But, yes, Outlaw Star. I might as well say that it isn’t a show without problems, most obviously its depiction of a gay man in the character of Fred Luo. Ouch! The dub I saw all those years ago took quite a bit of the edge off there, and I think were I to have encountered it in uncut form, I would’ve chafed pretty hard against that. And I’m not going to try to defend it, because it isn’t defensible – he’s an offensive walking cliche, and he does the show no favors whatsoever. The show is also hit and miss when it comes to female characters; Gene beats one of his female opponents by stripping her (although the implication is that he couldn’t have possibly beaten her by playing fair), but while the show gathers a few women, they don’t function are haremettes and they have their own goals that just happen to overlap with some of Gene’s. I think the harshest charge can be leveled against Melfina here, though, as she’s an amnesiac who is found, naked, in a suitcase, and is for whom Gene ultimately sets forth on his quest… she skews damsel-in-distress-y, but I’m hesitant to damn her depiction since the other women in the show generally tend to bad badasses, and time is spent by other characters rescuing men as well.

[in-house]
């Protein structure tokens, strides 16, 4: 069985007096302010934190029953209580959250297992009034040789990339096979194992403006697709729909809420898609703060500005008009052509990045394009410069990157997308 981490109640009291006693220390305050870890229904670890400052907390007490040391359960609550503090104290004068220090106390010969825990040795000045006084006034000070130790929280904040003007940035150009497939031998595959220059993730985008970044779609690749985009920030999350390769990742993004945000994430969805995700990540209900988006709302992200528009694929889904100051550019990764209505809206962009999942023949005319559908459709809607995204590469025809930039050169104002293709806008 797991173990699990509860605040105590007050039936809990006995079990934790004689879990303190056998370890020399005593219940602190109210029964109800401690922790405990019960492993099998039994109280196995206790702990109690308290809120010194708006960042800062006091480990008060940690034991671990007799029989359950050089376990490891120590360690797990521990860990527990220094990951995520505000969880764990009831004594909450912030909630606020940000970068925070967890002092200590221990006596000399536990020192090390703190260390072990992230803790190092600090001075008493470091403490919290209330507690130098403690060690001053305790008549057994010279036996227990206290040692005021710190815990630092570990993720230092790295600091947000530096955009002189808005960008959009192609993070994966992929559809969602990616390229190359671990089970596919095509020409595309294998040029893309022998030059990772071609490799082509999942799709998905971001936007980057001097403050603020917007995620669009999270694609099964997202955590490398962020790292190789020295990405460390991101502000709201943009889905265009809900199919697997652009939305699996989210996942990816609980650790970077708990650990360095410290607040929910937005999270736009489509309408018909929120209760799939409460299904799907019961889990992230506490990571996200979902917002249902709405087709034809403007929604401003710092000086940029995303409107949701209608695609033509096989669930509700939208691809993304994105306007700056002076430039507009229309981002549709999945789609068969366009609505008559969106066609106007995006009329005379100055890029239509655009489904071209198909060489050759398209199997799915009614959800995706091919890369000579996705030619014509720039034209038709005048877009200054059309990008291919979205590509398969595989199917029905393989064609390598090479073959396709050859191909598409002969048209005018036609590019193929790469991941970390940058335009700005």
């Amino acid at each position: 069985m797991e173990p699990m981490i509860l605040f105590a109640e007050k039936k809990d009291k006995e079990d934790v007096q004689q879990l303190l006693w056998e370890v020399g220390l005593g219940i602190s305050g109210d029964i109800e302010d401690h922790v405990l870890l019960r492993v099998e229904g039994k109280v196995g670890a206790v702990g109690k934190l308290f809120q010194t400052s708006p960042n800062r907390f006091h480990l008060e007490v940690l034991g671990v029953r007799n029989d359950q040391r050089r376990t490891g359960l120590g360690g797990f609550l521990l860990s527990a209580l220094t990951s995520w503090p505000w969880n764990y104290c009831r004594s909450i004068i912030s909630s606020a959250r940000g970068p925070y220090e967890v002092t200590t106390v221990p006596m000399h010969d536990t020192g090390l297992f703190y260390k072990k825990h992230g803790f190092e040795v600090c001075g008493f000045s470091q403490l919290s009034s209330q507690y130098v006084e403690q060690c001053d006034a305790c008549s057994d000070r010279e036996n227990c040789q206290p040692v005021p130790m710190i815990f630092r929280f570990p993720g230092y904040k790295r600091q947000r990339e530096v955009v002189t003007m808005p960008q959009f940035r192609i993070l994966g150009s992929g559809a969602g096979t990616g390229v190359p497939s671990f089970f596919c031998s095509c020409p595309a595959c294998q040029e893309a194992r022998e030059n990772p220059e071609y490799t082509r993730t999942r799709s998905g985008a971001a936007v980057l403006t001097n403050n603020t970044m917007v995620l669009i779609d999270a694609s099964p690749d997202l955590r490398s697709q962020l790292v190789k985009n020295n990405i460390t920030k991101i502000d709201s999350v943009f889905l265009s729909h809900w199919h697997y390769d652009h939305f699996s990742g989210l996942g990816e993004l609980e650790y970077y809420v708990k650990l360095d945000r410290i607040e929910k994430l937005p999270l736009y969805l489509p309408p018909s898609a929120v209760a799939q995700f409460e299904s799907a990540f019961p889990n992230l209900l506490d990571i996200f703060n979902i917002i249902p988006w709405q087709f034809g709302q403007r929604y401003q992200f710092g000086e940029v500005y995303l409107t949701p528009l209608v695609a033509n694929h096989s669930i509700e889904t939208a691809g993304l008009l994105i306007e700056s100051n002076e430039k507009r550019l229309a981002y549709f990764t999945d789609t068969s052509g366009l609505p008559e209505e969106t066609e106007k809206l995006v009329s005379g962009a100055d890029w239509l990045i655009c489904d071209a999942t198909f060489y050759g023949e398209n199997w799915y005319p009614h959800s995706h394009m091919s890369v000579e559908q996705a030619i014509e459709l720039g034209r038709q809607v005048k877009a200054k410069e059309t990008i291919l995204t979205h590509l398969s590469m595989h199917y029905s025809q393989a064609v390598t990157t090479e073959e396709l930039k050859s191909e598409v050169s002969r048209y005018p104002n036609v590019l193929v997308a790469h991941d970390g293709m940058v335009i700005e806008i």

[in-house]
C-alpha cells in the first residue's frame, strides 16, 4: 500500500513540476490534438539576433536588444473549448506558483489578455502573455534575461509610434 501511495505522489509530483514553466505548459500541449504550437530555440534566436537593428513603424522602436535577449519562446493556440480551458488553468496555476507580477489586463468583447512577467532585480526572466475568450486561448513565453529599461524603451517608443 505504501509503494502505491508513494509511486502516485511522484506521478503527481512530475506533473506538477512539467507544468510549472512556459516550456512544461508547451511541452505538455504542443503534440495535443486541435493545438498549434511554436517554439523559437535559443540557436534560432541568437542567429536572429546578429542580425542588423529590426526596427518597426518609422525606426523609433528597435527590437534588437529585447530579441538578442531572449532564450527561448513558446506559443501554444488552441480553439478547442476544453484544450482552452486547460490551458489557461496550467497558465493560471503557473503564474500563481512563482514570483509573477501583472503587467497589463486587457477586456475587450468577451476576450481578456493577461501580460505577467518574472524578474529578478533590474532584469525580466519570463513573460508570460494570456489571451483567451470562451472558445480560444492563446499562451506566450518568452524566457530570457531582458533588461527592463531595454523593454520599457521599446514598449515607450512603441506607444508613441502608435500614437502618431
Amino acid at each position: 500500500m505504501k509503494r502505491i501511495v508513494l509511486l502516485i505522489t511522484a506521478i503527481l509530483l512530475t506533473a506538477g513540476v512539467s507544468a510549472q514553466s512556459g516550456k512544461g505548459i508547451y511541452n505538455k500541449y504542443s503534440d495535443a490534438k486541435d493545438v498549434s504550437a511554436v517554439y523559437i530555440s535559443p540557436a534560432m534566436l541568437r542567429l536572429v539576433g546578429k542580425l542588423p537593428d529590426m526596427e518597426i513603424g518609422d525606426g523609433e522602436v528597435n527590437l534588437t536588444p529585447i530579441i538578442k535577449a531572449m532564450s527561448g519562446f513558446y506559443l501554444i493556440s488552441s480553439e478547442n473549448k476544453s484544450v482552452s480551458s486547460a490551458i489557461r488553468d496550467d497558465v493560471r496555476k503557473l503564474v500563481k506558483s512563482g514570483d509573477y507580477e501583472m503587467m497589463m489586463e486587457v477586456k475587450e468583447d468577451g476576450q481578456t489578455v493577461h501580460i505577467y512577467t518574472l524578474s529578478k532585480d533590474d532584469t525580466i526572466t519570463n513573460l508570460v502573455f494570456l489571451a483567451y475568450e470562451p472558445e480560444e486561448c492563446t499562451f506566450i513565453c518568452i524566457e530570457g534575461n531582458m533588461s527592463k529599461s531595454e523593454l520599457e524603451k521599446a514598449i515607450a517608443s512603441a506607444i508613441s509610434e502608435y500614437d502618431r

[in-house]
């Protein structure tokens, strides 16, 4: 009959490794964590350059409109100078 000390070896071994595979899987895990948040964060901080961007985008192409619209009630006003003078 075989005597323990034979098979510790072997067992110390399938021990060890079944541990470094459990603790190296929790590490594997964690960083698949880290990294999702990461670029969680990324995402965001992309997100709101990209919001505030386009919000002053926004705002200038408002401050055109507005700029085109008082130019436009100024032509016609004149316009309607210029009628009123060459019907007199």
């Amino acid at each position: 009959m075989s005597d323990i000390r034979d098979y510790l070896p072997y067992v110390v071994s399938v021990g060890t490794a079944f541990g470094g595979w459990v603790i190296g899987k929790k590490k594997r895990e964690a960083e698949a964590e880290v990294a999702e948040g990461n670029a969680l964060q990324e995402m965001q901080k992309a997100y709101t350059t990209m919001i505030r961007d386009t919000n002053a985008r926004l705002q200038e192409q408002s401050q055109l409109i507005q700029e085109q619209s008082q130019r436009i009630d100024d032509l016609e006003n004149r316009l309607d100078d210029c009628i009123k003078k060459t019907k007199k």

I have a hard time explaining what it is I like about Outlaw Star so much, ultimately; I consider it a “fun” show, but what does that even mean? Well, I had fun watching it… but what does that meannnn?!?!?!
I do like the characters quite a bit, from the hot-blooded albeit short-lived Hilda to the sharp, young Jim Hawking (hmm, Treasure Island, anyone?). Gene starts off as a womanizing archetype, but actually develops over the course of the show into a mature man who has overcome his fears. Melfina begins as a shy woman who cries much of the time due to her amnesia, and, ok, she remains fairly shy, but she gains a personality as time passes and a backbone. Its the development of these two which makes the romance at the center of the series both possible and believable, and while I wouldn’t call it the romance of the century (nor is it a drawing point for me), I appreciate its subtle development, particularly in contrast to the loud, screaming back and forth romances that are so common in anime.